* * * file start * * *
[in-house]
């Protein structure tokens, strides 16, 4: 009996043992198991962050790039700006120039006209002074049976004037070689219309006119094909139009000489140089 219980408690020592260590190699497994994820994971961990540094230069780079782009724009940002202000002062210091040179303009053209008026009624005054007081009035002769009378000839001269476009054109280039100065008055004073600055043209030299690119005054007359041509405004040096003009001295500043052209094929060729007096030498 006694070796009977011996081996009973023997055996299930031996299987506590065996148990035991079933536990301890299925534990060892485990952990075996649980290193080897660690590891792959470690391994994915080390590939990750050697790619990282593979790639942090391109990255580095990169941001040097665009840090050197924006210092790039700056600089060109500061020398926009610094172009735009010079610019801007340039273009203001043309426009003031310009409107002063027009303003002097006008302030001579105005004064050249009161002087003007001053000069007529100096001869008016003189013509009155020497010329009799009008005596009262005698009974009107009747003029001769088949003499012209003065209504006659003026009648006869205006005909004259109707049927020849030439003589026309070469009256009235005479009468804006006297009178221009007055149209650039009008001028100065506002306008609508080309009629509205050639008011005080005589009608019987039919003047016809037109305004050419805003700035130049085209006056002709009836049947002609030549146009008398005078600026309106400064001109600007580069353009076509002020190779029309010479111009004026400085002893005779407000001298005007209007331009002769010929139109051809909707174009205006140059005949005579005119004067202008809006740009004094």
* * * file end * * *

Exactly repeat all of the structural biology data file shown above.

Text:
[in-house]
């Protein structure tokens, strides 16, 4: 009996043992198991962050790039700006120039006209002074049976004037070689219309006119094909139009000489140089 219980408690020592260590190699497994994820994971961990540094230069780079782009724009940002202000002062210091040179303009053209008026009624005054007081009035002769009378000839001269476009054109280039100065008055004073600055043209030299690119005054007359041509405004040096003009001295500043052209094929060729007096030498 006694070796009977011996081996009973023997055996299930031996299987506590065996148990035991079933536990301890299925534990060892485990952990075996649980290193080897660690590891792959470690391994994915080390590939990750050697790619990282593979790639942090391109990255580095990169941001040097665009840090050197924006210092790039700056600089060109500061020398926009610094172009735009010079610019801007340039273009203001043309426009003031310009409107002063027009303003002097006008302030001579105005004064050249009161002087003007001053000069007529100096001869008016003189013509009155020497010329009799009008005596009262005698009974009107009747003029001769088949003499012209003065209504006659003026009648006869205006005909004259109707049927020849030439003589026309070469009256009235005479009468804006006297009178221009007055149209650039009008001028100065506002306008609508080309009629509205050639008011005080005589009608019987039919003047016809037109305004050419805003700035130049085209006056002709009836049947002609030549146009008398005078600026309106400064001109600007580069353009076509002020190779029309010479111009004026400085002893005779407000001298005007209007331009002769010929139109051809909707174009205006140059005949005579005119004067202008809006740009004094």